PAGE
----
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With a random normal distribution $\pi$ can be calculated with help of the PDF (probability density function). The method below apparently shows $\pi$ can be determined with random digits $[0,1,2,3,4,5,6,7,8,9]$. If this is correct and $\pi$ is a normal number (each digit frequency is equal) one could calculate $\pi$ from the digits of $\pi$ itself or any other normal number!

Not sure if the method is completely valid home brew by amateur and would like to know if I made big errors. Does anyone have links to similar methods (while I cannot find them) or more information?

$$f(x)={\frac {1}{\sigma {\sqrt {2\pi }}}}e^{-{\frac {1}{2}}\left({\frac {x-\bar{x}}{\sigma }}\right)^{2}} $$

The density at the mean value: $\bar{x}$ is equal to the front end of the PDF. This density at the mean can be approximated by a discrete distribution. Where $\bar{n}$ is the number of counted/observed values at the mean $\bar{x}$, $N$ is the sample size and $\Delta x$ is the distance between two discrete intervals.

$$f(\bar{x})=\frac {1}{\sigma {\sqrt {2\pi }}} \approx \frac{\bar{n}}{\Delta x N}$$

So if we are normal distributed set we can calculate $\pi$ with:

$$\boxed{\pi \approx \frac{1}{2} \cdot \left( \frac{\Delta x N}{ \bar{n} \sigma} \right)^{2}}$$

Let's create a simulation, we pick any digit from $[0,1,2,3,4,5,6,7,8,9]$ we take $s$ samples “with replacement”. The standard deviation of the mean can be calculated where: $a=0$, $b=9$ and $s$ sample size. A discrete uniform distribution:

$$\sigma=\sqrt{\frac{(b-a+1)^{2}-1}{12s}}$$

The distance between discrete intervals can be calculated with (found empirical):

$$\Delta x=\frac{1}{s}$$

Now we are set to do a simulation for example: take $s=800$ random samples from any of: $[0,1,2,3,4,5,6,7,8,9]$ (“with replacement” ) and determine the mean value. We repeat every sample with $N=150000$ trials, this is the number of sample means. From a single trial we can count how many samples are on the expected mean value: $\bar{x}=4.5$ (only if sample size is even). From these we can calculate the estimated $\pi$ a single time. We repeat every single trial $10000$ times so we can determine the mean of $\pi$.

Left graph: All repeated trials, the gray dots are the random generated values. The blue line is the theoretical distribution.

Middle graph: The mean counted observations $n$ at the expected value: $\bar{x}=4.5$. This gives a normal distribution, and the standard deviation of the mean count can be determined.

Right graph: The value of $\pi$ determined by the boxed formula, note that the resulting distribution is not normal. The upper and lower bound $95\%$ is determined from the middle graph.

import numpy as np
import pandas as pd

#Samples, trials (pick trials >1000 to avoid zero counts) and repeats
samples=100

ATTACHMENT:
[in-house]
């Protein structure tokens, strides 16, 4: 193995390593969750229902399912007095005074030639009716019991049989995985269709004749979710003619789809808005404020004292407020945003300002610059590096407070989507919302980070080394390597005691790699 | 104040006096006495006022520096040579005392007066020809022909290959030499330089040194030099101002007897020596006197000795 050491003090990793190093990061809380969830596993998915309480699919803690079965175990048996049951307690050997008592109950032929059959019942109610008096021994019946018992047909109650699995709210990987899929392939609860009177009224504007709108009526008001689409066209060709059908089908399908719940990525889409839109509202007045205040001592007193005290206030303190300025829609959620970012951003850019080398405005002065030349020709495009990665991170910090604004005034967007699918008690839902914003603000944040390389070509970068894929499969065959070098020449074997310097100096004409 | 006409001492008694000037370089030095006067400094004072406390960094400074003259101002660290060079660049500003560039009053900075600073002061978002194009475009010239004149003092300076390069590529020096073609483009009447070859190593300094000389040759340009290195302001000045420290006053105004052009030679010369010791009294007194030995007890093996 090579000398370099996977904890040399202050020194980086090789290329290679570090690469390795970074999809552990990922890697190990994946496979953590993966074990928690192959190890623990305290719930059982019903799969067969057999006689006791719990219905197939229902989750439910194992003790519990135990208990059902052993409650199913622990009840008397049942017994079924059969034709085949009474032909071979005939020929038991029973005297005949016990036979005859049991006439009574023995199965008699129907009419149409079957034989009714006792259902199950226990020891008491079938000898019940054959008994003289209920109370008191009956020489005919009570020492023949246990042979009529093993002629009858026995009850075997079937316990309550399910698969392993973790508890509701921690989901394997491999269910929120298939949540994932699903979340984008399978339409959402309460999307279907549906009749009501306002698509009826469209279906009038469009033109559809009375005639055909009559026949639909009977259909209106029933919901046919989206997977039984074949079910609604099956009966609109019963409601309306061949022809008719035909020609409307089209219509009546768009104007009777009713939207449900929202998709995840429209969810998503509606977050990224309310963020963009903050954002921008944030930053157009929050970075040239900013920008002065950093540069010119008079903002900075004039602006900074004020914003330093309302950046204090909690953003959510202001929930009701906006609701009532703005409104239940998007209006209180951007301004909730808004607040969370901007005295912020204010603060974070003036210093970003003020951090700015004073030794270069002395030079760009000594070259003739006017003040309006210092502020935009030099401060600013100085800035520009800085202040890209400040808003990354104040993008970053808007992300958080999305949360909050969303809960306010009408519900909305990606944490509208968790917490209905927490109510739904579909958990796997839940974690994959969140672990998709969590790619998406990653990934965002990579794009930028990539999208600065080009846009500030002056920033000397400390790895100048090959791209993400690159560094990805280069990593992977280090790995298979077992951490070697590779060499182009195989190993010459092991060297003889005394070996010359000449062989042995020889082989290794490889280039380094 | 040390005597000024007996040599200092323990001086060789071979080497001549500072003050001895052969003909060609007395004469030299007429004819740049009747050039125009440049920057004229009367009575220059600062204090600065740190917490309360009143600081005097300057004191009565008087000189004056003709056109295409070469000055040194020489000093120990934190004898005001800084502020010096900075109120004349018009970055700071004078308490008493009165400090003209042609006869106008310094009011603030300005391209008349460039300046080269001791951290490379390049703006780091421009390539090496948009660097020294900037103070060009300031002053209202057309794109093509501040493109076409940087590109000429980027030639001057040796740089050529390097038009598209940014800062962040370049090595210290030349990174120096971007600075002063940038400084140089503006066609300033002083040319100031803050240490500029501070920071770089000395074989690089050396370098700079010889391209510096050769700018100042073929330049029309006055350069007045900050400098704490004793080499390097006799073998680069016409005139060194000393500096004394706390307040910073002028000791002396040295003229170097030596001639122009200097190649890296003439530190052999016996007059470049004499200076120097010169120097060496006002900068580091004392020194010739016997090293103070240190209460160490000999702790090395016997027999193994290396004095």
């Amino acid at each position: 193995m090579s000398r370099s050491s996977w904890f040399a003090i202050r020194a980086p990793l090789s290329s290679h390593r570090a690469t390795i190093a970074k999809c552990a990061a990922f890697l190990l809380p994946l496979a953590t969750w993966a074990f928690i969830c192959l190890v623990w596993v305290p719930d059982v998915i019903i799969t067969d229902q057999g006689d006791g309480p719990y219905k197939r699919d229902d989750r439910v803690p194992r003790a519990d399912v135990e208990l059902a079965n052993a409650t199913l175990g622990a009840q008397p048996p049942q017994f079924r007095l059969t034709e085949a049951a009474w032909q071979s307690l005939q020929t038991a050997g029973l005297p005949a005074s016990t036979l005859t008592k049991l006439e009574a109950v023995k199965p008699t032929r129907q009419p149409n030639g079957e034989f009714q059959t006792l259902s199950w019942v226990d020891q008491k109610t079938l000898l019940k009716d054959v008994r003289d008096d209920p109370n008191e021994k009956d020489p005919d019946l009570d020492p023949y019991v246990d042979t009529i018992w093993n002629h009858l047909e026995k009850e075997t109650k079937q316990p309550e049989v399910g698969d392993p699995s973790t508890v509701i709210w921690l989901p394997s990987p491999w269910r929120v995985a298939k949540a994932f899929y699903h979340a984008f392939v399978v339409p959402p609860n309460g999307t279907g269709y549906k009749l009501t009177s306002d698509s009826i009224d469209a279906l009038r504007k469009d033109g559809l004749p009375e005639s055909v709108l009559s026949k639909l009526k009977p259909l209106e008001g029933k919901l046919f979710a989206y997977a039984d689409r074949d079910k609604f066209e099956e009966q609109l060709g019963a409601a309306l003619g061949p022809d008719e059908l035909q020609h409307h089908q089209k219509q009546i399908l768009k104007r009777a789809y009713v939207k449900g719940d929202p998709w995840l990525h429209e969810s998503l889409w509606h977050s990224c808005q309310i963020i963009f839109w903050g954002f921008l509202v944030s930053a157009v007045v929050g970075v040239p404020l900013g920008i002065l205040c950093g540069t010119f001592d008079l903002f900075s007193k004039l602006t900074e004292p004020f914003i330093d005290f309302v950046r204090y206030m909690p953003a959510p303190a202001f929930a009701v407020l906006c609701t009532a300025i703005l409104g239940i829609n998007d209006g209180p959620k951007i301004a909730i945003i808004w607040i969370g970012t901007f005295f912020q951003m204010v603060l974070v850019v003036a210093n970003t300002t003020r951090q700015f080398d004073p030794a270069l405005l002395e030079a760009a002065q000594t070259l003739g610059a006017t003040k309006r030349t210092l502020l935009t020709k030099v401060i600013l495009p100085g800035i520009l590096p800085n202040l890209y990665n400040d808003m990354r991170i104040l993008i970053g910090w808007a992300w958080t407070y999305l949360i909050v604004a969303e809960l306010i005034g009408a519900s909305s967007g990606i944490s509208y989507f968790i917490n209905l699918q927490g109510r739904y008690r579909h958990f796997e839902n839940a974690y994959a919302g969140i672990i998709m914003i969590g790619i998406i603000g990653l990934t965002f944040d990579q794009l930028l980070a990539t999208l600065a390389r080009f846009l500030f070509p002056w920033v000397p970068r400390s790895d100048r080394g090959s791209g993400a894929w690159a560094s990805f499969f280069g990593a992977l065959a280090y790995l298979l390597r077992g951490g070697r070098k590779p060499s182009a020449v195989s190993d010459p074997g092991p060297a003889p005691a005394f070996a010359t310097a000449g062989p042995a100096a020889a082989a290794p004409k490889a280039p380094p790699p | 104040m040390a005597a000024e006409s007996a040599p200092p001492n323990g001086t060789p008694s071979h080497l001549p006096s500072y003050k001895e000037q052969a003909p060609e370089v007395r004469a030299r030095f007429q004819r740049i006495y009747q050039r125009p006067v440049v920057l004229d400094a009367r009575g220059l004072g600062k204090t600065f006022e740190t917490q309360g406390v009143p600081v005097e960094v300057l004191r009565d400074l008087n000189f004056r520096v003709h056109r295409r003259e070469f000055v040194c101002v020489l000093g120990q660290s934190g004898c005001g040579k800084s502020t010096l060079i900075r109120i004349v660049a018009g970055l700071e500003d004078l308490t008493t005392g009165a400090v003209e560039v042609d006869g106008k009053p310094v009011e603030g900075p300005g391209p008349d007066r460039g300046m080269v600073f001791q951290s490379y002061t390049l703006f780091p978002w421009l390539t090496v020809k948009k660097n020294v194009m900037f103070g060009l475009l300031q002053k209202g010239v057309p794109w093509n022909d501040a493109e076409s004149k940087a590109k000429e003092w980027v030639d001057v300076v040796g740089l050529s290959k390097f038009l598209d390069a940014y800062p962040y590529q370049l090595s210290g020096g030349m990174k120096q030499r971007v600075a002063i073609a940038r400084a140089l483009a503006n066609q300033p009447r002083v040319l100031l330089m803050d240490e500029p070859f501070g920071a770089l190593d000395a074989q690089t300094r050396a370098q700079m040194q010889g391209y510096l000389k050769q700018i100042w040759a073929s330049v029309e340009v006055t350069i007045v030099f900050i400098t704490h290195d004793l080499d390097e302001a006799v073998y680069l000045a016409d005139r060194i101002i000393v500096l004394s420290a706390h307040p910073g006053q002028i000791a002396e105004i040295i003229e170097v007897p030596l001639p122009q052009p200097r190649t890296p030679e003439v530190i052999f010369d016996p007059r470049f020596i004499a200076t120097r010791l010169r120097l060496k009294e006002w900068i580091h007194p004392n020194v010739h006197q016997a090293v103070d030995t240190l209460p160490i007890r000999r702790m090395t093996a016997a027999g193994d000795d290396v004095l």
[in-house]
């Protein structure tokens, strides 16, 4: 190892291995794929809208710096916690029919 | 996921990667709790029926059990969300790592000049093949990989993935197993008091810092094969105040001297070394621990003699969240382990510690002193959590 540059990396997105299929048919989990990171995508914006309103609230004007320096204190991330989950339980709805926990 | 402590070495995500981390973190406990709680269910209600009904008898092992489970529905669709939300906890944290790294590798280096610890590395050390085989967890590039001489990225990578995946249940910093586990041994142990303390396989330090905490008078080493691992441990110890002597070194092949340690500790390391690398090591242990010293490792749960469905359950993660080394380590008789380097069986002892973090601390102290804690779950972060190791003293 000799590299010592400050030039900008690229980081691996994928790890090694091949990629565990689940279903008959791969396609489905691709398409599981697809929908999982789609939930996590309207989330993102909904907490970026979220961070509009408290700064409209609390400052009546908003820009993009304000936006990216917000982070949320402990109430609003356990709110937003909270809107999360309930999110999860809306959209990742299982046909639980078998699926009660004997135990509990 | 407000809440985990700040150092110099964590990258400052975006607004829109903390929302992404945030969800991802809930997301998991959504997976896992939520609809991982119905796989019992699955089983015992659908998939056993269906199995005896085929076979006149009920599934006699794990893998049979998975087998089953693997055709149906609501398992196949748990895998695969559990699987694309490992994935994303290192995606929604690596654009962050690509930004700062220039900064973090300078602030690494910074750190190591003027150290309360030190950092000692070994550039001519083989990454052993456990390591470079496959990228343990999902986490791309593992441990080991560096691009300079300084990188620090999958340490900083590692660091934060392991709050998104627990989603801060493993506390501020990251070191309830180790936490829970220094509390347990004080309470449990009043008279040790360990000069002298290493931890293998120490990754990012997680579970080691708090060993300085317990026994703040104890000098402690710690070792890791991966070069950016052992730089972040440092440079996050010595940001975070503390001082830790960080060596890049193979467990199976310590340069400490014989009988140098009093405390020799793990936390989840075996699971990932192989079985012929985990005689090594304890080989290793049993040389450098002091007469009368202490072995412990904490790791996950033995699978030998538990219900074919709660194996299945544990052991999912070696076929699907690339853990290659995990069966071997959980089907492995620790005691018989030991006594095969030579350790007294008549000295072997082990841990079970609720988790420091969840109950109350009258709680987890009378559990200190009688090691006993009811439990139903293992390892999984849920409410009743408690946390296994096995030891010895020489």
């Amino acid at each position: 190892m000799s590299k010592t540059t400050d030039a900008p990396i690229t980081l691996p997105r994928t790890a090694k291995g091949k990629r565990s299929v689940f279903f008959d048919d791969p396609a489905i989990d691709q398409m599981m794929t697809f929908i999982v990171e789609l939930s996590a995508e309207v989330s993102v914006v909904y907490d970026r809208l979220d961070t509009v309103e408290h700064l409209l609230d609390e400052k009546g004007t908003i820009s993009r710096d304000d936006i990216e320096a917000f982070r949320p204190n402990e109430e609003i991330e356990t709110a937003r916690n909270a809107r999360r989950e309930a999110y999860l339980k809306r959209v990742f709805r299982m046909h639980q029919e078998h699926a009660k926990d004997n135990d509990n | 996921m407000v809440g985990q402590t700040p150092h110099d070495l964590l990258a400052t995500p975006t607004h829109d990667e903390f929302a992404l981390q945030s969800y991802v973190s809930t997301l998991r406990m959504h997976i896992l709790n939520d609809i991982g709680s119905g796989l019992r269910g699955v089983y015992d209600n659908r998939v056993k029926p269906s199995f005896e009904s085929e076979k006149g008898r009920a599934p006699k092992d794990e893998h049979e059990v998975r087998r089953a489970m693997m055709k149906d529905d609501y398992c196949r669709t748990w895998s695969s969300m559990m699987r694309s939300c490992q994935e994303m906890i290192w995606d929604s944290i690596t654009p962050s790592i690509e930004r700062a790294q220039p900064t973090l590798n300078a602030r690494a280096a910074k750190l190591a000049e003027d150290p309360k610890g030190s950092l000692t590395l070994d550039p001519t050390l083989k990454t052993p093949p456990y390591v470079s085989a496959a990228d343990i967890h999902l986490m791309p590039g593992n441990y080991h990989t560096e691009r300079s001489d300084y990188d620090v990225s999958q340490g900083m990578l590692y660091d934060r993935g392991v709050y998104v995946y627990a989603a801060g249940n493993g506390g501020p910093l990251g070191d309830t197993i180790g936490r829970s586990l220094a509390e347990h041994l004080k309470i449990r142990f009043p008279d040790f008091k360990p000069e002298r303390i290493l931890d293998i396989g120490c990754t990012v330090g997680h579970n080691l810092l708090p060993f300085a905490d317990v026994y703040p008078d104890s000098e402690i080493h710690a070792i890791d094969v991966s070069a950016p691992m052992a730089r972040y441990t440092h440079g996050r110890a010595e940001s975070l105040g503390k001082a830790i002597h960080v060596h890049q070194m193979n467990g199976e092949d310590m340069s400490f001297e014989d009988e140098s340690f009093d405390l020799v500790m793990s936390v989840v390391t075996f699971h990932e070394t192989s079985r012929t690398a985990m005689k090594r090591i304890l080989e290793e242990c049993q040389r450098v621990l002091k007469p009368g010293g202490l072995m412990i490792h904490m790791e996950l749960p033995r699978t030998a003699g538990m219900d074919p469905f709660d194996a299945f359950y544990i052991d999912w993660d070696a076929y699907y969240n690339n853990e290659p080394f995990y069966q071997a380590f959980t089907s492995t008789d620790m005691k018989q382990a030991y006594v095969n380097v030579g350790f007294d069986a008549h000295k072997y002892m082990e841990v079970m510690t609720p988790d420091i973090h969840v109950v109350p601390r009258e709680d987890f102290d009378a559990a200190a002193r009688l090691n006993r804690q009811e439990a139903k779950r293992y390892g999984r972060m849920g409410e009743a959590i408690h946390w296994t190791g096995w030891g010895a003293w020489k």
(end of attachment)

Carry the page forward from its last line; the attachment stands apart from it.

trials=2000
repeats=2000

#Set arrays to zero
piarray=np.zeros(repeats)
narray=np.zeros(repeats)

#Detemermine: Stdev, And dx
var=((10-1+1)**2-1)/12
stdev=np.sqrt(var)
stdevt=stdev/np.sqrt(samples)
dx=1/samples

for p in range(repeats):

    #Create Array random numbers
    random=np.random.choice([0,1,2,3,4,5,6,7,8,9],[trials,samples])

    #Determine mean from random no of numbers (of samples)
    m=np.mean(random,axis=1)
    mn=np.mean(m)

    #Create dataframe and count number of observation per interval
    df=pd.DataFrame({'m' : m})
    dfg=df.groupby(['m'])['m'].agg(['count']).reset_index()

    #Histogram x=bins and y is density
    x=dfg['m'].to_numpy()
    y=dfg['count'].to_numpy()
    y=y/(dx*trials)

    #Count number of observation on mean: 4.5
    out=dfg[(dfg['m'] < 4.5 +dx/2) & (dfg['m'] > 4.5-dx/2)]
    nc=out['count'].to_numpy()
    n=np.sum(nc)
    narray[p]=n

    #Calculate pi and fill array
    pi=0.5*(trials*dx/(stdevt*n))**2
    piarray[p]=pi

nmean=np.mean(narray)
nstdev=np.std(narray)
nstdevm=nstdev/np.sqrt(repeats)
pim=0.5*(dx*trials/(stdevt*nmean))**2
piminc=0.5*(dx*trials/(stdevt*(nmean+2*nstdevm)))**2
pimaxc=0.5*(dx*trials/(stdevt*(nmean-2*nstdevm)))**2

print('pi: ' + str(np.round(pim,4)))
print(str(np.round(piminc,4)) + '<pi<' + str(np.round(pimaxc,4)) + ' (95%)')

With the attached simulation $\pi \approx 3.141..$, that requires a total of: $800*150000*10000=1.200.000.000.000$ equivalent dice trows.

I later noticed that $\pi$ can also be calculated with the density at the position of $\sigma$ (or any other position). Though then one requires Euler's number $e$. So basically after determining $\pi$ on can determine Euler's number.

$$\boxed{\pi \approx \frac{1}{2e} \cdot \left( \frac{\Delta x N}{ n_{\sigma} \sigma} \right)^{2}}$$

enter image description here

OOOVincentOOO
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